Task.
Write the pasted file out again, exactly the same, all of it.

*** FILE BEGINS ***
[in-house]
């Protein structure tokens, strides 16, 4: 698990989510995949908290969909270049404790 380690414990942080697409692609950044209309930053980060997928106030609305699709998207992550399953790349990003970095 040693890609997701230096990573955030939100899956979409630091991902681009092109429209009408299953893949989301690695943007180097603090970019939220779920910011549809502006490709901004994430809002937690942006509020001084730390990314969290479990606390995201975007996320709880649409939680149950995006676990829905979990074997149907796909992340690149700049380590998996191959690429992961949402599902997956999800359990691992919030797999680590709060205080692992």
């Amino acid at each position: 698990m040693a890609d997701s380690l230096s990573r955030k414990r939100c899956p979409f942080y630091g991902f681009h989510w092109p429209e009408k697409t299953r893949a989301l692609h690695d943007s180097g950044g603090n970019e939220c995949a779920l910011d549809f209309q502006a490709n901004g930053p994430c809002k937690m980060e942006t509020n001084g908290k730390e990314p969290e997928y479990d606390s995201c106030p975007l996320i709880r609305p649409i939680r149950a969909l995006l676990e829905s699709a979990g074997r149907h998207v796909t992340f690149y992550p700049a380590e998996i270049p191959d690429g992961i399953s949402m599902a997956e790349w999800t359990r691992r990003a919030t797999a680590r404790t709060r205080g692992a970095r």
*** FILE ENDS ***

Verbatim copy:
[in-house]
């Protein structure tokens, strides 16, 4: 698990989510995949908290969909270049404790 380690414990942080697409692609950044209309930053980060997928106030609305699709998207992550399953790349990003970095 040693890609997701230096990573955030939100899956979409630091991902681009092109429209009408299953893949989301690695943007180097603090970019939220779920910011549809502006490709901004994430809002937690942006509020001084730390990314969290479990606390995201975007996320709880649409939680149950995006676990829905979990074997149907796909992340690149700049380590998996191959690429992961949402599902997956999800359990691992919030797999680590709060205080692992």
């Amino acid at each position: 698990m040693a890609d997701s380690l230096s990573r955030k414990r939100c899956p979409f942080y630091g991902f681009h989510w092109p429209e009408k697409t299953r893949a989301l692609h690695d943007s180097g950044g603090n970019e939220c995949a779920l910011d549809f209309q502006a490709n901004g930053p994430c809002k937690m980060e942006t509020n001084g908290k730390e990314p969290e997928y479990d606390s995201c106030p975007l996320i709880r609305p649409i939680r149950a969909l995006l676990e829905s699709a979990g074997r149907h998207v796909t992340f690149y992550p700049a380590e998996i270049p191959d690429g992961i399953s949402m599902a997956e790349w999800t359990r691992r990003a919030t797999a680590r404790t709060r205080g692992a970095r």